In my lessons on the Tao of Joe: Redeeming Our Stories, I’ve pointed out that the patriarch’s model was to forget well before he ever forgave. Forgetting not only the wrongs, he forgot those who had wronged him (in his case, his brothers).
Joseph named the firstborn Manasseh (Forget), saying, “God made me forget all my hardships and my parental home.” [Genesis 40, The Message]
It’s important because if you’ve a Hidden High Potential, you’ve likely got a lot of resentments. And not just about work.
It wasn’t just the Jewish Bible. Will Shakespeare agreed, often enough to use the formulation several times over the years. Take, for example, King Lear’s words:
You must bear with me:[King Lear, Act IV, Scene 7]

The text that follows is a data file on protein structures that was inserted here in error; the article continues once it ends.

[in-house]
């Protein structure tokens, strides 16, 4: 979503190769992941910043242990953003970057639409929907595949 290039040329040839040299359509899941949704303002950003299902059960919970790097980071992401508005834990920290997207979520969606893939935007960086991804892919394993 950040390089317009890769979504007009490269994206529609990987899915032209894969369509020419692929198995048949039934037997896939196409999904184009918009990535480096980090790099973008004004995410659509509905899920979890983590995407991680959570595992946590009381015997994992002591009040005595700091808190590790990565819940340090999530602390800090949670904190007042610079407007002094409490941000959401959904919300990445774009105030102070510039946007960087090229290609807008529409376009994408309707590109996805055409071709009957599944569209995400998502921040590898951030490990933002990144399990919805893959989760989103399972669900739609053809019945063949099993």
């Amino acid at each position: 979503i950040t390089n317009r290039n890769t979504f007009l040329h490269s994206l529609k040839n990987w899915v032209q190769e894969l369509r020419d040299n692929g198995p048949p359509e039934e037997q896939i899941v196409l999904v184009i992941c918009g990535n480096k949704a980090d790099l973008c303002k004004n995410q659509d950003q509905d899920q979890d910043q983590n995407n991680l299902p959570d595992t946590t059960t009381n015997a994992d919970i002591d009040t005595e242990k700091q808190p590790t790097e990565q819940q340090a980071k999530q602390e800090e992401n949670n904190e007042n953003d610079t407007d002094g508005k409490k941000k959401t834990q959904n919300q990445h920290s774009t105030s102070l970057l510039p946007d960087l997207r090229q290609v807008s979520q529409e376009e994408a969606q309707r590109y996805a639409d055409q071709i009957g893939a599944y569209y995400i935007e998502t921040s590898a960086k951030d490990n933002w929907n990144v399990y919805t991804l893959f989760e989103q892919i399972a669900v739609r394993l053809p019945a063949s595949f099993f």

Pray you now, forget and forgive: I am old and foolish.
It seems weird to us, having been pounded with the reverse formulation, that we should “Forgive and Forget”. A daytime television show even carried the phrase as its title some years back. Forgive first, then forget the wrong.
It doesn’t actually work like that.
It turns out that there is probably some brain chemistry that makes the Bard and the Bible more accurate than Oprah on this one. There is a chemical blocker that can, as you recall a painful event, make it store back in your brain in a less vibrant way. You “forget” much of the pain, and that then lets you deal with it.
Not dealing with something, putting it out of your mind, does actually work, contrary to much of psychotherapists. You want to remember it less, and then work out the various splitting and other issues, perhaps in analysis of some form.
One of the best ways to forget the pain of wrongs done because you are a hidden high potential (HHP) is to get work that fits rather than continuing to try and extract that pound of flesh out of your “abusers”.